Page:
“It’s like your brain is at the edge of danger, but it knows it’s not actually at risk,” she explained.

Consider this. You’re in dark woods and something jumps out at you, your brain has no idea if it’s your friend playing a trick on you or if a bear is about to attack you.

“Because humans like to survive, there’s no time for your frontal lobe to think ‘Wait, let me consider this and get more evidence,'” Brownlowe said. “In a situation where you don’t know if you’re safe or not, you’d probably run and scream.”

Personality plays a part

Everyone is born with different personalities and temperaments that contribute to their view of fear, says Brownlowe.

“There is a temperamental dimension that we call sensation-seeking, whether that is someone who wants to be challenged, or enjoys thrills and finds these types of experiences exciting. On the other end of the spectrum are people who are averse to those experiences and may be more sensitive, more shy, and more fearful,” said Brownlowe.

While we may start out life with a certain temperament, life experiences can change our temperament.

“If you are a person who has experienced a trauma, that’s going to change how you think,” Brownlowe said. “Maybe you started out temperamentally not nervous but because of life experiences have become more anxious, nervous, and sensitized, so therefore thrill seeking or fearful types of experiences aren’t going to be as enjoyable for you.”

What are personality traits of fear lovers? Kerr says research points to the following:

  • conscientiousness
  • openness to experience
  • extroversion
  • agreeableness

“When people think thrill seeker, they often think of someone who is impulsive, but people can be open to thrill seeking and adventurous without being impulsive,” Kerr said.

She also notes that those who are empathetic and sensitive to others’ emotions may enjoy thrills.

“Emotions are contagious, and the way we understand other people’s emotions is by recreating them ourselves. Someone who is very empathetic may get enjoyment experiencing the emotion of fear,” Kerr said.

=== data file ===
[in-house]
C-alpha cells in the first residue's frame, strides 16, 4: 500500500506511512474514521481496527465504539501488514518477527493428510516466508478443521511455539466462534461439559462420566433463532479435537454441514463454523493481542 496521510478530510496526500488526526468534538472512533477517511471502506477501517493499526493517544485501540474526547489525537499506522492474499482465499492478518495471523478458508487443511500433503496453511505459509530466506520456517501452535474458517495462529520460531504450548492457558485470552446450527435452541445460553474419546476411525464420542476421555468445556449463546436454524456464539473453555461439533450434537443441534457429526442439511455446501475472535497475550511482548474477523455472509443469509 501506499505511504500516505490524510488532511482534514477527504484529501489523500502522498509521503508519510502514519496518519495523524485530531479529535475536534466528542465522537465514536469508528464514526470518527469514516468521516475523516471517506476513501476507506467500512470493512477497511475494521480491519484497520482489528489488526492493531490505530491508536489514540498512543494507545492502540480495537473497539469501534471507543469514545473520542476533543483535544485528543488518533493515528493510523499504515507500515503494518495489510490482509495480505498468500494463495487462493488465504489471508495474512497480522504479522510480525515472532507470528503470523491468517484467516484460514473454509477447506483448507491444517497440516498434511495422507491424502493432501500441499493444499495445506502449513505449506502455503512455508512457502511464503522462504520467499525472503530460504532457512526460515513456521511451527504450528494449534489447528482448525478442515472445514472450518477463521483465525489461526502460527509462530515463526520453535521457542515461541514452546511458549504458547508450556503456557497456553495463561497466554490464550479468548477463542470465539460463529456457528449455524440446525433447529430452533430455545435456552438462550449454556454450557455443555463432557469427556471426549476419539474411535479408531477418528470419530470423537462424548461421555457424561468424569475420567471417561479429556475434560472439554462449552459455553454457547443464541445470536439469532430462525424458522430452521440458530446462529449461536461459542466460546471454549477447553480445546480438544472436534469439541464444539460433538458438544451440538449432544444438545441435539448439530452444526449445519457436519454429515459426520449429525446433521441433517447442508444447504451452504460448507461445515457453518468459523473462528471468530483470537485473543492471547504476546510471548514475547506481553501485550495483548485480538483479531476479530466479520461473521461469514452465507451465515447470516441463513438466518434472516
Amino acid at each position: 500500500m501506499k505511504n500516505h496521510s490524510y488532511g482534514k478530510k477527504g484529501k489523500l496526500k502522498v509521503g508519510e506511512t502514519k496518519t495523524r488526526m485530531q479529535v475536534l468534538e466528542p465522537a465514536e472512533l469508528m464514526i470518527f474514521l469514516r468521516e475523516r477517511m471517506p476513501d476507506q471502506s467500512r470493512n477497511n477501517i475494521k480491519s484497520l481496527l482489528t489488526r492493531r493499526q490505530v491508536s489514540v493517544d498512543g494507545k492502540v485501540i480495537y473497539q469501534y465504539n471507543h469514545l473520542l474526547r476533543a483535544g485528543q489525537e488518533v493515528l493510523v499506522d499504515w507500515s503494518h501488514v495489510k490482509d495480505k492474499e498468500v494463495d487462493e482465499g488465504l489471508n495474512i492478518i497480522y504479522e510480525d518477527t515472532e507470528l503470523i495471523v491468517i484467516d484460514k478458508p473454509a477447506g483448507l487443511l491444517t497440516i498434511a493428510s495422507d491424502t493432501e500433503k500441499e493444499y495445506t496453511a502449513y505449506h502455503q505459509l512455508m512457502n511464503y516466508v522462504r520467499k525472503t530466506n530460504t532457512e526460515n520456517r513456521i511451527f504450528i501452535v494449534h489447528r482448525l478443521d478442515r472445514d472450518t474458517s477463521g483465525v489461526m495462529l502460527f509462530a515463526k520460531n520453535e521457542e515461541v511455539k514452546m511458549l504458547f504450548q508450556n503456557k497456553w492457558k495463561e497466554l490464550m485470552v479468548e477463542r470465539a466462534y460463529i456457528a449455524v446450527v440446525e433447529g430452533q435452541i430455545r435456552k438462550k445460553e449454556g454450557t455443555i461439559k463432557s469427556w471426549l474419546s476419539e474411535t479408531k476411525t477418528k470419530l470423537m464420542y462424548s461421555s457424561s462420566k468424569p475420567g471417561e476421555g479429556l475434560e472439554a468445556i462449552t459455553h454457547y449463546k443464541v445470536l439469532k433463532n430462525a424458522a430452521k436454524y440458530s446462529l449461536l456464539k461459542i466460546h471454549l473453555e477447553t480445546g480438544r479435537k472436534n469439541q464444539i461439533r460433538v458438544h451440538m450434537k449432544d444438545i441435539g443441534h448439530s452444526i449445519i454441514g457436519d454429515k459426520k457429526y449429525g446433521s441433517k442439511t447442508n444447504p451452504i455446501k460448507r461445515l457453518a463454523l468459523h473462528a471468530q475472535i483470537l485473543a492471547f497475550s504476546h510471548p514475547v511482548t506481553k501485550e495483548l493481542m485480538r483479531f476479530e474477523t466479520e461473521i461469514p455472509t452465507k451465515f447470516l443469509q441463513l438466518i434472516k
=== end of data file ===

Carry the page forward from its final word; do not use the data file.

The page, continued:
Fear may also be a way to connect with others.

“When we do scary things with other people like go to a haunted house or skydive, there is real bonding and a feeling of connectedness,” said Kerr. “There are studies that show that we get closer to each other when we’re scared with people we have an existing positive association with, and on the other hand, how we increase negative feelings toward those we don’t like when we’re in stressful situations together.”

So, should fear seekers be feared? Kerr says “No.”

“People think that if you’re really into [scary things] then that’s in line with your pathology, and I’m happy to report that it’s not. The data that my colleagues have collected show that so many people enjoy horror and it doesn’t mean that there’s something wrong with them,” she said.

If someone is showing symptoms of mental health issues, then it could be concerning, adds Kerr.

“But just liking the content is not a sign that something is wrong,” she said. “It’s like some people like country music and some like rock. It’s just a matter of taste.”

Guest blog by Healthline; written by Cathy Cassata

CATEGORY: Feature Fridays
http://digitalblog.exlpharma.com/wp-content/plugins/sociofluid/images/digg_32.png http://digitalblog.exlpharma.com/wp-content/plugins/sociofluid/images/stumbleupon_32.png http://digitalblog.exlpharma.com/wp-content/plugins/sociofluid/images/delicious_32.png http://digitalblog.exlpharma.com/wp-content/plugins/sociofluid/images/myspace_32.png http://digitalblog.exlpharma.com/wp-content/plugins/sociofluid/images/facebook_32.png http://digitalblog.exlpharma.com/wp-content/plugins/sociofluid/images/twitter_32.png

Leave a Reply